Hello, Mound, If the stove is designed right, and the chimney has a good draft, you could load the stove with Bitum without getting very much if any smoke, soot or smell in the room.
You would do like the airtight wood folks have to do. You open the draft control, and let extra air into the fire, this will increase the heat output and increase the flue temps. This increases the draft in the chimney.
Then [and only then] you slooowwly open the door and let the draft pull in the remaining fumes from the firebox. Once the door is open, then you can load the firebox.
A bituminous fire after it is burning looks and smells little different than an anthracite coal fire, it is only during the adding of fresh coal that the differences are really noticable and objectionable.
Bituminous when first added to a hot fire acts like it has been soaked in kerosene or used motor oil. Each lump of coal will have flames shooting out of it or off of it. These flames as described earlier are heavy yellow flames with thick oily soot. Look at Berlin's avatar. The other thing is that the flames are a large volume of hot sooty air. If the draft of the chimney can't keep up with the large increase in the volume of air in the firebox, it will get out the doors into the room.
You DON'T want this soot in the house, it is very hard to clean up!
So, the trick to loading Bituminous is to do it fast, and completely in one motion. Berlin told me he dumps a full 5 gallon pail of fresh coal on his fire at a time. Then closes the door and leaves it alone for an hour plus.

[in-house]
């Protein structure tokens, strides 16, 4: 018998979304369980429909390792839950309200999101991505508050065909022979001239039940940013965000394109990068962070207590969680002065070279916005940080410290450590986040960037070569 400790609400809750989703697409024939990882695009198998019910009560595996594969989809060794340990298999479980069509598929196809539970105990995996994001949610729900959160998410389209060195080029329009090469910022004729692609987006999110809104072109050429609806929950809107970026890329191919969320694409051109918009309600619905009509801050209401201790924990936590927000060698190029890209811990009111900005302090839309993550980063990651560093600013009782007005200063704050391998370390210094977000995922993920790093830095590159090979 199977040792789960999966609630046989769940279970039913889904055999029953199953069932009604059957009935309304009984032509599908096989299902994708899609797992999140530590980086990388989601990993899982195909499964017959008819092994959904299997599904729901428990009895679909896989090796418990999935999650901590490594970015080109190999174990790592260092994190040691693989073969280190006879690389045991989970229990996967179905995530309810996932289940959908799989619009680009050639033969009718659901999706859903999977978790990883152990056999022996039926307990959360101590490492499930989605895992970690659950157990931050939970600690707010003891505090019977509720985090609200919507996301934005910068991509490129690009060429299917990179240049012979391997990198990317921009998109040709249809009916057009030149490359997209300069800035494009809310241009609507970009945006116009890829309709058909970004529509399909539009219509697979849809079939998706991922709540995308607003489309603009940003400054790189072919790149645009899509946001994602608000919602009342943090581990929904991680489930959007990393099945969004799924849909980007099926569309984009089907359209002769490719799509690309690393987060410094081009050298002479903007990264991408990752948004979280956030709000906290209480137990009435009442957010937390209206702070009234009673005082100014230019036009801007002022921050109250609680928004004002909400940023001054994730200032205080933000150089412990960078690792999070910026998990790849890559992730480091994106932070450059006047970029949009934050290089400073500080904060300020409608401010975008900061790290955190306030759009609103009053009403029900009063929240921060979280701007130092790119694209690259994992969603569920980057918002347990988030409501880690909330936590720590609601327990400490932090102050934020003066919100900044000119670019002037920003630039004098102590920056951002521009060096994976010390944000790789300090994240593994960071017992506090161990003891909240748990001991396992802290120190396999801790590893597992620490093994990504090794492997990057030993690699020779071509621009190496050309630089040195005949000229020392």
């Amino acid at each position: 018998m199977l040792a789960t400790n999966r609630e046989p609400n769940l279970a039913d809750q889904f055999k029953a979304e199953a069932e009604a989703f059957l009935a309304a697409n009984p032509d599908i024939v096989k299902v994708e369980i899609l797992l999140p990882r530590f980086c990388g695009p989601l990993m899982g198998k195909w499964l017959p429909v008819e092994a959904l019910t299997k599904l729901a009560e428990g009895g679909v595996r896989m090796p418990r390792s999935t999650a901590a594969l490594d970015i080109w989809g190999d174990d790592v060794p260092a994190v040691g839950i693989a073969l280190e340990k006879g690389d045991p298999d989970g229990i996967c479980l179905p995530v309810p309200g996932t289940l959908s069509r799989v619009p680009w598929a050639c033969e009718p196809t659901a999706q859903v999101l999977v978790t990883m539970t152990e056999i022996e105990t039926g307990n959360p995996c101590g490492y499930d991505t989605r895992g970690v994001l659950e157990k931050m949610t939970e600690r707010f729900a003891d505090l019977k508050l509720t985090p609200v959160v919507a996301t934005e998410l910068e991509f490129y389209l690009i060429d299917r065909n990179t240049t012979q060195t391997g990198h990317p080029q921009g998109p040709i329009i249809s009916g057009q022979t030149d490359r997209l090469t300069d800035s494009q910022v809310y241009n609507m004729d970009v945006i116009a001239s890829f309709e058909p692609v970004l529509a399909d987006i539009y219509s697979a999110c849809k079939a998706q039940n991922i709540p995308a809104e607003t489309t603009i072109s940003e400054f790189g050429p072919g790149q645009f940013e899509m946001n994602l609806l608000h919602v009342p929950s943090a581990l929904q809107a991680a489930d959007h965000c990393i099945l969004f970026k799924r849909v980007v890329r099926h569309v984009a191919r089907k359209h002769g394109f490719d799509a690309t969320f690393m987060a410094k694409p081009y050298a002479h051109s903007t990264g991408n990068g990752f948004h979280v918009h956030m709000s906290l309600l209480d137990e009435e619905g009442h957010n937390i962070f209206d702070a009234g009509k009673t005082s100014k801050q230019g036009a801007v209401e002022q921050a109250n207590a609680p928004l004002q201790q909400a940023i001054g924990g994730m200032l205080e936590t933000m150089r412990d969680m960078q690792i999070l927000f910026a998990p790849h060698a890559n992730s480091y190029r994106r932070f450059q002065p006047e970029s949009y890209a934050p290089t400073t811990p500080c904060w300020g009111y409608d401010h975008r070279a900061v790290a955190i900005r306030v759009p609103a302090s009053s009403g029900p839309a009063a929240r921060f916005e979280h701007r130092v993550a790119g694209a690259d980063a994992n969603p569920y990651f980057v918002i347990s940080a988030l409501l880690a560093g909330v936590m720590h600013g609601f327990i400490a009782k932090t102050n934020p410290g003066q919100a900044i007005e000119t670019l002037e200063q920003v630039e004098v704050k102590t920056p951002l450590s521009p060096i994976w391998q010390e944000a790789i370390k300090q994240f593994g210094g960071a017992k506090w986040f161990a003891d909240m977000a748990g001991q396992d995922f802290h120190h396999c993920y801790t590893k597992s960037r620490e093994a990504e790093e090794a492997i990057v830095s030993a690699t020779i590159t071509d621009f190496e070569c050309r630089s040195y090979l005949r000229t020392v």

Both Anthracite and Bituminous coal gas-off flamable fumes when first added to a hot fire. There have been several posts on the forum about the sudden igniting of these fumes surprising and giving a scare to the forum members. Bituminous makes a lot more of these fumes and flamable smoke than an Anthracite fire. So caution is advised, a curious person can end up with singed [sp?] eybrows and hair!!
So virtually every time I burn a pure bitumnous coal fire I get a pretty good 'woof' from the boiler when the fumes light-off.
The trick to preventing the sudden burn is to have one end or corner of the firebox not covered by the fresh coal, it's open flame/hot coals will light off the fresh coal steadily instead of suddenly. Therefore less chance of the 'minor explosion'.
As Berlin mentioned all flue joints should have at least three screws and be sealed with high temp chimney sealant. Otherwise you will get soot leakage into the room.
,Mound City = prehistoric indian mounds east of St Louis/ Cahokia??
Last edited by LsFarm
on Sat Nov 04, 2006 9:45 pm, edited 1 time in total.